It’s true that animals can pop up in unusual places. Viewers of the recent series of BBC’s Springwatch will have seen a badger swimming out to an island on Minsmere RSPB reserve, and been amazed to witness an adder scaling a bramble bush to predate a goldfinch nest. But closer to home we have our own instances of animals in unusual places.
That’s certainly been the case at Beinn Eighe National Nature Reserve. When assistant reserve manager John Weir placed a remote camera 450m up in a corrie that is 5km from the nearest road he wasn’t sure what would happen by. The camera was near a deer carcass, and sighting of eagles and ravens might have been anticipated. But what he quickly got was a glimpse of a badger.
The photograph above was taken by a remote camera and the badger has now been filmed several times feeding off the deer carcass. It has long been known by stalkers and shepherds that badgers will live in cairns or sand holes high up in the hills, but nevertheless sightings like this are not that common.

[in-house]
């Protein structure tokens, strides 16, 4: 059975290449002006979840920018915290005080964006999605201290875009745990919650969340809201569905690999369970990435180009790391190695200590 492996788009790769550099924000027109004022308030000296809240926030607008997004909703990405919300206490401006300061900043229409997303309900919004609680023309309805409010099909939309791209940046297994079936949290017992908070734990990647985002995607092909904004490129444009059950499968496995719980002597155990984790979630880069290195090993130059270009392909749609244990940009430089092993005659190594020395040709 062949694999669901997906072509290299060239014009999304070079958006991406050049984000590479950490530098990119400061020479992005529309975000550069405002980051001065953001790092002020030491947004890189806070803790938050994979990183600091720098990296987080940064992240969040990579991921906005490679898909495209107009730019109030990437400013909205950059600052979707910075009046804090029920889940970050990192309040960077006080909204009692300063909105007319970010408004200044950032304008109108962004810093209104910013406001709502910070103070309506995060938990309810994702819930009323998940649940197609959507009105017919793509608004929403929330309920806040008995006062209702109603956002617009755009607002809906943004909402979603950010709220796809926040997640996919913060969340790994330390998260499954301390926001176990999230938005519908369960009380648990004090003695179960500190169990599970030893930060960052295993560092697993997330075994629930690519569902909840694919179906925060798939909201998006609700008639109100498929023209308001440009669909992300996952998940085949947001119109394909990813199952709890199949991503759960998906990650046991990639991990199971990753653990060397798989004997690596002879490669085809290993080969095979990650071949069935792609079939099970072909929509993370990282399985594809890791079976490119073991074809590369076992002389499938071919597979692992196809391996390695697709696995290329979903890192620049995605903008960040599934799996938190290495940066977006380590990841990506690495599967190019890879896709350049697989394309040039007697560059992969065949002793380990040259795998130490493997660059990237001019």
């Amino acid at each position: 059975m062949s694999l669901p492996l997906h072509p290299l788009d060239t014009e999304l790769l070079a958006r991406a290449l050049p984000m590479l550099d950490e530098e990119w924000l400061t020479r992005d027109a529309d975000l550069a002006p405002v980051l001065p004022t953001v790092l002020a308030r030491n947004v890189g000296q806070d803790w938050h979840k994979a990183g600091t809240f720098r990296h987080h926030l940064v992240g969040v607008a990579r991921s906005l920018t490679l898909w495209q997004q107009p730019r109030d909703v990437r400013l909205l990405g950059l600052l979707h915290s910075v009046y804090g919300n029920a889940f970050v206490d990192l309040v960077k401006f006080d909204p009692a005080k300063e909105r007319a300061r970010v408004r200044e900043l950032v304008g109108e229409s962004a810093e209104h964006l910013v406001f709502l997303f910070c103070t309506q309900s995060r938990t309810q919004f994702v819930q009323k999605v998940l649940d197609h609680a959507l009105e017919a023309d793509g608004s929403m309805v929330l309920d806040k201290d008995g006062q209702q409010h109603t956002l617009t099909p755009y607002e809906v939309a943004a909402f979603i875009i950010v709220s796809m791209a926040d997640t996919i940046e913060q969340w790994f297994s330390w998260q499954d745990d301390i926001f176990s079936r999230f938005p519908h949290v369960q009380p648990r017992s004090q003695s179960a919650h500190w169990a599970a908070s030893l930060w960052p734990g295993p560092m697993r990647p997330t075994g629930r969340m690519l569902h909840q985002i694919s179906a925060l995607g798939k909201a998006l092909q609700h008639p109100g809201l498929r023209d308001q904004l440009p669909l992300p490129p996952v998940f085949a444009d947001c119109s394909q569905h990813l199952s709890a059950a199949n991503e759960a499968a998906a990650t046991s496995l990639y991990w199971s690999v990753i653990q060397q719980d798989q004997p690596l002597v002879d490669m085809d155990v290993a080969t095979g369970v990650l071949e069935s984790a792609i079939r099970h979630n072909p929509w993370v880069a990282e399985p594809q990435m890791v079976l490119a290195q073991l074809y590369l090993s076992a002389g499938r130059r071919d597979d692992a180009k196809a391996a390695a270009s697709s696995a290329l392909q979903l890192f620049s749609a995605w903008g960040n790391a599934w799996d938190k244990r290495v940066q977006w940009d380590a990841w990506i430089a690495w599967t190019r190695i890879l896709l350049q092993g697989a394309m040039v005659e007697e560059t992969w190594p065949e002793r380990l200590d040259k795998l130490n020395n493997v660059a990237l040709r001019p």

No doubt this badger was understandably enjoying a free meal …. or maybe simply feeding on the beetles and other insects that were attracted in.
Badgers are well known to be omnivorous, taking a variety of food ranging from insects, small mammals and birds to plant foods such as fruit, nuts and crops. Earthworms usually form up to 50 per cent of their diet in Britain.
Staff at Beinn Eighe are wondering where does this animal and his family live? Badgers live in family groups in setts, which are usually made up of tunnels and chambers underground. The Scottish Badgers National Survey (2006 – 2009) found that most setts occur in farmland, deciduous woodland or intensive grassland, although badger setts were also found in other habitats including coniferous woodland, urban fringes, wet moorland with drier moraines, high-altitude rocky terrain and coastal areas.
So maybe this is a mountain badger, with a home in a rocky cairn, or he or she was just on a foraging expedition from a home base lower down in the woodland. What’s for sure is that it wasn’t what we expected to see on this particular camera.
Find out more about badgers on the SNH website
Or why not try our Naturally Scottish booklet on badgers
Images (c) Lorne Gill / SNH and Laurie Campbell/SNH, except remote camera image courtesy of John Weir/SNH.